We recently received confirmation from Transamerica that they are raising cost of insurance charges on their Ultra 115 and Survivorship 115 products issued in 1998 and 1999. Increases will take effect on the policy anniversary dates beginning August 1, 2017. Although illustrations are not yet available, we have learned that the increases are expected to be 58%. Updates will be posted as they become available.
In May of 2016, we reported that Lincoln Financial Group, acting as administrator and reinsurer, had raised cost of insurance (COI) rates on a block of policies issued by Aetna Life Insurance and Annuity Company (now Voya Retirement Insurance and Annuity Company.) In August of the same year, we reported that they were raising COI on a block of Legend Series Universal Life policies issued between 1999 and 2007 originally issued by Jefferson Pilot (Lincoln Financial purchased Jefferson Pilot in 2006). This January, we reported that the first class action lawsuit had been filed dealing with that increase, and in May, we reported that four lawsuits, including the first one we reported on, had been consolidated in the United States District Court Eastern District of Pennsylvania.
This week, we received communication on another round of increases from the carrier. According to a representative of Lincoln, the COI increases will affect the following policies: Legend 3000, LifeSight 30, 31 and 32, UL 101, 102, 103, 130 and 131 and Vision 20.
In correspondence received from Lincoln regarding a Vision 20 policy we manage, it was noted the increases will begin on August 4th, 2017. The increases were made after Lincoln “updated projections” of their “future costs for providing this coverage,” and after undertaking an “in-depth actuarial analysis along with a rigorous review process.”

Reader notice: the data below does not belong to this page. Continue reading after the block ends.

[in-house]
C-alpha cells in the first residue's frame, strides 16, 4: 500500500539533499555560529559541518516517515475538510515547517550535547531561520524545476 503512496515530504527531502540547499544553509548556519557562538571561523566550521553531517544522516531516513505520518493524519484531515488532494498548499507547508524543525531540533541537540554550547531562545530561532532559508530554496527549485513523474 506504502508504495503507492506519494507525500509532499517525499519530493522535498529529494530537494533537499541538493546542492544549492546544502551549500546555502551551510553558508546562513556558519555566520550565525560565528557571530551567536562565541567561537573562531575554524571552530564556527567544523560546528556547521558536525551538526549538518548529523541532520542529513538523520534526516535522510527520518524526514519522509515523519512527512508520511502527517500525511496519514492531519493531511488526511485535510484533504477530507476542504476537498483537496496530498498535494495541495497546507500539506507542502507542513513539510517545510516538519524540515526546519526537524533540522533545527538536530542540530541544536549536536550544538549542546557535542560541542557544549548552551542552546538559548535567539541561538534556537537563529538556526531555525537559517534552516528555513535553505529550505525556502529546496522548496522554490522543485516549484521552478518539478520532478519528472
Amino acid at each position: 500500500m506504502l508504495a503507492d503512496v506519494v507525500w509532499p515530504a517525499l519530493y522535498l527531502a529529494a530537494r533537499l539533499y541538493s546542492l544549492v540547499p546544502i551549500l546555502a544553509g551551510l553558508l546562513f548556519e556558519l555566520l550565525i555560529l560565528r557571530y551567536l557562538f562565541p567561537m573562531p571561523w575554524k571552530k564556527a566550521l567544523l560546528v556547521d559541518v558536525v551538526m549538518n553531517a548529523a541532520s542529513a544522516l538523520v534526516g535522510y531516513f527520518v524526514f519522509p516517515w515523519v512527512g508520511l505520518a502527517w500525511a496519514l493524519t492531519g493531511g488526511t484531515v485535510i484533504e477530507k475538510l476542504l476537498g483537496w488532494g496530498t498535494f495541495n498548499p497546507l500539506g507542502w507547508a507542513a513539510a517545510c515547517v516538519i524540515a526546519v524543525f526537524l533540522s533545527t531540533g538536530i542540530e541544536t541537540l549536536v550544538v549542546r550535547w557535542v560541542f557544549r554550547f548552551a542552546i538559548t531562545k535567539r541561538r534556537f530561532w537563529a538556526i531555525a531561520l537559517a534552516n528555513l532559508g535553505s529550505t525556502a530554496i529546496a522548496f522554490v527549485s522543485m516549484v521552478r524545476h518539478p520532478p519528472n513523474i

Per a FAQ sheet provided by the carrier, the rates are based on “future expectations” of “certain cost factors, including mortality, interest, expenses and the length of time policies stay in force.” Those “cost factors have changed; therefore, policy COI rates have been adjusted to appropriately reflect those future expectations.”
Lincoln has provided several options for policyholders including: continuing to pay the current premium, though “at some point premiums may need to be increased in order to keep the policy in force,” reducing the death benefit of the policy to lower the costs, replacing the current policy with another, or surrendering the policy for the cash surrender value.
Lincoln representatives could not tell us the size of the COI increase. They have provided a number of contact options and have suggested “the best way to learn how these COI changes will impact policy performance and to make an informed decision on managing your policy is to request an inforce illustration.”
We have requested inforce illustrations, and will be analyzing the information to determine the size of the increase and the effect on the carrying costs of policies. We will report back at a later date.
In August of 2016 we wrote about a cost of insurance (COI) increase from Lincoln National (now Lincoln Financial Group) on a block of policies originally underwritten and issued by Jefferson Pilot from 1999 to 2007. Lincoln Financial purchased Jefferson Pilot for roughly $7.5 billion in cash and stock in a transaction that closed in 2006.
At the beginning of this year we wrote about a lawsuit filed against Lincoln for that COI increase. Since then, additional lawsuits have been filed, and on April 19th four suits, including the one we wrote about, were combined into a Consolidated Class Action Complaint in the United States District Court Eastern District of Pennsylvania. The combined complaint was brought on behalf of the plaintiffs and “all similarly situated owners of JP Legend 300, and JP Lifewriter Legend 100, 200, and 400 series life insurance policies.”